This report examines the valuable role women play as caregivers to both their children and to their aging parents. It looks at the impact of widowhood, and the difference in life expectancy between men and women and how that affects a growing number of older women --espeically those over age 86-- who are living below the poverty line. And it examines the special role that Social Security plays in meeting the income security needs of women from communities of color.


Importance of Social Security by Gender, Race/Ethnicity, and Marital Status, 2010
by The Institute for Women's Policy Research (April 2012)


Can Boomer Women Afford to Retire?
by Heidi Hartmann, Ph.D. (February 2012)


Talking Points on Retirement and Social Security
by Cynthia Hess (January 2012)

Talking Points on Retirement and Social Security


The Impact of the Great Recession on Older Women and Men
by Heidi Hartmann, Ph.D. (October 2011)


Retirement on the Edge: Women, Men, and Economic Insecurity After the Great Recession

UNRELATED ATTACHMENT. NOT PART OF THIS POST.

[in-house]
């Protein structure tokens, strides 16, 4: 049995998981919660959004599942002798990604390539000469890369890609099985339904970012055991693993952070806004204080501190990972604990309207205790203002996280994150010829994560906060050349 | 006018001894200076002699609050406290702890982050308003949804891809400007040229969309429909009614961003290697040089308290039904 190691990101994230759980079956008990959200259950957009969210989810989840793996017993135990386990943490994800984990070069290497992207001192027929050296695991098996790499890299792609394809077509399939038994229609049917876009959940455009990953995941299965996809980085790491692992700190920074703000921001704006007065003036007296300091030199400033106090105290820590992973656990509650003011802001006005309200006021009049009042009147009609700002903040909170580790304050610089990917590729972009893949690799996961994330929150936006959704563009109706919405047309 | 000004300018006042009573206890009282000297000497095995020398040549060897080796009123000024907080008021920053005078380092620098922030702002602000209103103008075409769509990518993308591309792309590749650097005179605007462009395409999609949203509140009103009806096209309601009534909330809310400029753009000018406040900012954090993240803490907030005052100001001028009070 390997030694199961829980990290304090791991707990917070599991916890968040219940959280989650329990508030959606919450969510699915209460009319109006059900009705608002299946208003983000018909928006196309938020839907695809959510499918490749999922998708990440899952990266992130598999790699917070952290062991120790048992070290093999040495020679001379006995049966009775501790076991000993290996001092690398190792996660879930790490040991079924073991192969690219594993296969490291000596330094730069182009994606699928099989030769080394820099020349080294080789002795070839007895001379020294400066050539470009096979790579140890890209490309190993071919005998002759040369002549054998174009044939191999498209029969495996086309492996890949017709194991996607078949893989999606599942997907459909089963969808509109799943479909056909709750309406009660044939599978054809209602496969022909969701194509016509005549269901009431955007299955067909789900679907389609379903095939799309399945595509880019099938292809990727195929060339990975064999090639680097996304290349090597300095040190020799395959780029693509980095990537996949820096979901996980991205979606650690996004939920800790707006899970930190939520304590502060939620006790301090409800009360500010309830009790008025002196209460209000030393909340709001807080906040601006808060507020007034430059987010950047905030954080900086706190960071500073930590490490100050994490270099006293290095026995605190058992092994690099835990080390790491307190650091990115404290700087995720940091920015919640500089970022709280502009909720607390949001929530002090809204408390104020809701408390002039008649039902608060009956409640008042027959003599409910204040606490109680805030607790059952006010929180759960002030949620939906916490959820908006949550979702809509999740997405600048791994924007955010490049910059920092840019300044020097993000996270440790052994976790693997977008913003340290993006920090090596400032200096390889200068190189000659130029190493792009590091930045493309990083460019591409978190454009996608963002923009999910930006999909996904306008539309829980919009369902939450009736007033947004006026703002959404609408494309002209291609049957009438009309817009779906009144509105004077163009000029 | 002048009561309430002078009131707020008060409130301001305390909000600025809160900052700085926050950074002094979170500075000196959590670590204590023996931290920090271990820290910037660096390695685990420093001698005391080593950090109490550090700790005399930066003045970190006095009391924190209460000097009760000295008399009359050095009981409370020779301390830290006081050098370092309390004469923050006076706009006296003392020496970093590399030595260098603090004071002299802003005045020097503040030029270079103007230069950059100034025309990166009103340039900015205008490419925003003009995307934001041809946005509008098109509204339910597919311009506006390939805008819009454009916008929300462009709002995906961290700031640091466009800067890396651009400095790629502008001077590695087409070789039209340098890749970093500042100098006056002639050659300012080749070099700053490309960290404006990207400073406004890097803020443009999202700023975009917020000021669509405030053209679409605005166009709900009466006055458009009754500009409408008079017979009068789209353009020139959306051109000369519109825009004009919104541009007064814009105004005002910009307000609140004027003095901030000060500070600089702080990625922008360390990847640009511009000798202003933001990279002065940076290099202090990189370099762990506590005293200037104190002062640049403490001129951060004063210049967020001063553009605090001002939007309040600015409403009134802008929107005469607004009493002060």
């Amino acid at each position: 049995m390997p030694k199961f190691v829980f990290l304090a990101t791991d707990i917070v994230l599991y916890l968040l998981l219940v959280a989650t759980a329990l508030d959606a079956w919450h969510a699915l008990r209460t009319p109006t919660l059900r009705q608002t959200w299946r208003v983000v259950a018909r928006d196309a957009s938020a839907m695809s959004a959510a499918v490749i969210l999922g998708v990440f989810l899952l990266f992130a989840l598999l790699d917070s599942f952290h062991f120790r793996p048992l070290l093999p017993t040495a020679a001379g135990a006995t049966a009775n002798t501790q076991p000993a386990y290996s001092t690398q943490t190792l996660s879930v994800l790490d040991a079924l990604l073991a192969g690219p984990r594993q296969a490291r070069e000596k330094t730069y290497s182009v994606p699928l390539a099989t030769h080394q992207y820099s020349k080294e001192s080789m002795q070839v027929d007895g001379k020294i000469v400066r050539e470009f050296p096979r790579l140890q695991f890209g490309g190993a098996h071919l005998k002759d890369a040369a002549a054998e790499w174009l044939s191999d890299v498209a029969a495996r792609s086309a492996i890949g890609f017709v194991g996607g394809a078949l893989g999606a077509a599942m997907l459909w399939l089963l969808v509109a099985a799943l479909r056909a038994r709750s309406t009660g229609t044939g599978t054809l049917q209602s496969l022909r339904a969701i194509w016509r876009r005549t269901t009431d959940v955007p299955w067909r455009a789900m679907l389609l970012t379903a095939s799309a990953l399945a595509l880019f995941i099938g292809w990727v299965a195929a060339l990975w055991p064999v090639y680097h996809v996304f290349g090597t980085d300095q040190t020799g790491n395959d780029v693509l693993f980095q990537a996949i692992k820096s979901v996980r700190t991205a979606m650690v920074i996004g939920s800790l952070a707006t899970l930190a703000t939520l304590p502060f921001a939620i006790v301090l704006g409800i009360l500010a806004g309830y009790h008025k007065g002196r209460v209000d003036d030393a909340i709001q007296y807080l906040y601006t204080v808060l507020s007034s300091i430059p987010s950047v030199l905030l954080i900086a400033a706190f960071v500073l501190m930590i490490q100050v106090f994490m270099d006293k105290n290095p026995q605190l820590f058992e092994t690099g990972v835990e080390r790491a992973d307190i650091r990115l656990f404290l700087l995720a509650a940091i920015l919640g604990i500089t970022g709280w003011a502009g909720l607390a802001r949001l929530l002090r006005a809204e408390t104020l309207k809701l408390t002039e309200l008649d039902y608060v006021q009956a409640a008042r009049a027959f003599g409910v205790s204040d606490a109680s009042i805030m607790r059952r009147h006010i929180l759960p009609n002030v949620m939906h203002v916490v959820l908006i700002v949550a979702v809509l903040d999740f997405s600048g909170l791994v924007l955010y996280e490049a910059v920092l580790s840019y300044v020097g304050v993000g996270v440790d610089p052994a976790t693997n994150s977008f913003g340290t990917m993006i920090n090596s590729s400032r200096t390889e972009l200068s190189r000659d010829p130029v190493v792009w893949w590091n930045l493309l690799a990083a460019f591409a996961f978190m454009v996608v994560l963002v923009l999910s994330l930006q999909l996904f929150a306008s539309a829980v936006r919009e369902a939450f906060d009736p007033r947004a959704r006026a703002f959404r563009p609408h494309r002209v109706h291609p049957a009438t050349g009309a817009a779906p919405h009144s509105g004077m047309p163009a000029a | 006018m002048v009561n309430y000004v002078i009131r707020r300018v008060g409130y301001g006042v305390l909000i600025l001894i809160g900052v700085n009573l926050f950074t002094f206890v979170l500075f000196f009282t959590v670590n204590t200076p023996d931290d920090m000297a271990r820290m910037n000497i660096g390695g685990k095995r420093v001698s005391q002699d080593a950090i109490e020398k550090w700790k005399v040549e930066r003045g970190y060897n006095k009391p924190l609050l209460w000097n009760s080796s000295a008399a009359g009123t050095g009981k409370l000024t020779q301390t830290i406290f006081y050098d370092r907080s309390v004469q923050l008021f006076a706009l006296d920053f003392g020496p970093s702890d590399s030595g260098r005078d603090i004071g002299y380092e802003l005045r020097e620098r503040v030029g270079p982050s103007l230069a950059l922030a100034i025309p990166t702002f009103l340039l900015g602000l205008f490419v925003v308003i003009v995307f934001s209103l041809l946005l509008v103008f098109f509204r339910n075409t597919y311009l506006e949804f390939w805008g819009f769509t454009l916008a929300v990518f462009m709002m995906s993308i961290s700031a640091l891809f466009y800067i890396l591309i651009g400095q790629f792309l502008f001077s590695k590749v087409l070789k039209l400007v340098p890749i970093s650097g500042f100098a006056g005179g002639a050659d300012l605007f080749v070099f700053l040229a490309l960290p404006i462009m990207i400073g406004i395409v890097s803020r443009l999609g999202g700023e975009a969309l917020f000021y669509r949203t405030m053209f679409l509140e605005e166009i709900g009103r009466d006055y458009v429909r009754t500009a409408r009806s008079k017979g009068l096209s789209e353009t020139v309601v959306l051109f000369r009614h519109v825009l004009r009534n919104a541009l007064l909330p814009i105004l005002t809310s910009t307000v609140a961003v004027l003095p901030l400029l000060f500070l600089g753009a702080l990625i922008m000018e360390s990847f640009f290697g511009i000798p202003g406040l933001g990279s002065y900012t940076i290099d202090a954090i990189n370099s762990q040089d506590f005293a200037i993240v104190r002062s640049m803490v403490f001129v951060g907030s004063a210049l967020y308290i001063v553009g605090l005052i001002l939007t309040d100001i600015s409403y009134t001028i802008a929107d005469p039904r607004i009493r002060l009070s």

by Cynthia Hess, Ph.D., Jeff Hayes, Ph.D. and, Heidi Hartmann, Ph.D. (September 2011)

The IWPR/Rockefeller Survey addressed the extent of economic security almost a year and a half after the recession officially ended. Many of the survey’s findings are detailed in the report, Women and Men Living On the Edge: Economic Insecurity After the Great Recession (Hayes and Hartmann 2011). This report analyzes a specific aspect of the IWPR/Rockefeller Survey’s findings: issues related to retirement security following the recession. It finds that men and women after the Great Recession experience uncertainty about the adequacy of their financial resources for the proverbial “golden years,” an uncertainty that may shape how they view the meaning of retirement and their own decisions about the future.

D500, Report, 68 pages

Most Americans Think the Growth of Social Security Spending Should Not Be Cut to Reduce the Deficit